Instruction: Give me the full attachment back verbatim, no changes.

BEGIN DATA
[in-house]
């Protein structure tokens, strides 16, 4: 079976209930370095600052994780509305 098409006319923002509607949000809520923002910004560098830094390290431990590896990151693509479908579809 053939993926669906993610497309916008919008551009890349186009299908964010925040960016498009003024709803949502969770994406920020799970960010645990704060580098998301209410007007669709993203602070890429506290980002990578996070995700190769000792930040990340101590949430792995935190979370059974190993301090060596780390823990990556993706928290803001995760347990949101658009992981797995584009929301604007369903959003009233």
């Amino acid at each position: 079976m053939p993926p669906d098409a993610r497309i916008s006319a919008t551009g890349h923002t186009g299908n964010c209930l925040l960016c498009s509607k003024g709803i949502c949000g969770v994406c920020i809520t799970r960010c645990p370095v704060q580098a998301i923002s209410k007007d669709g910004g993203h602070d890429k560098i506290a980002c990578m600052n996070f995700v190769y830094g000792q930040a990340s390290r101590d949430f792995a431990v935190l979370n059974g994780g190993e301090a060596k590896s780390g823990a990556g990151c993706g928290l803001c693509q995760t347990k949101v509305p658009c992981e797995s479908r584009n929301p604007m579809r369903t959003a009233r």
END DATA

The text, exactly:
[in-house]
């Protein structure tokens, strides 16, 4: 079976209930370095600052994780509305 098409006319923002509607949000809520923002910004560098830094390290431990590896990151693509479908579809 053939993926669906993610497309916008919008551009890349186009299908964010925040960016498009003024709803949502969770994406920020799970960010645990704060580098998301209410007007669709993203602070890429506290980002990578996070995700190769000792930040990340101590949430792995935190979370059974190993301090060596780390823990990556993706928290803001995760347990949101658009992981797995584009929301604007369903959003009233």
């Amino acid at each position: 079976m053939p993926p669906d098409a993610r497309i916008s006319a919008t551009g890349h923002t186009g299908n964010c209930l925040l960016c498009s509607k003024g709803i949502c949000g969770v994406c920020i809520t799970r960010c645990p370095v704060q580098a998301i923002s209410k007007d669709g910004g993203h602070d890429k560098i506290a980002c990578m600052n996070f995700v190769y830094g000792q930040a990340s390290r101590d949430f792995a431990v935190l979370n059974g994780g190993e301090a060596k590896s780390g823990a990556g990151c993706g928290l803001c693509q995760t347990k949101v509305p658009c992981e797995s479908r584009n929301p604007m579809r369903t959003a009233r």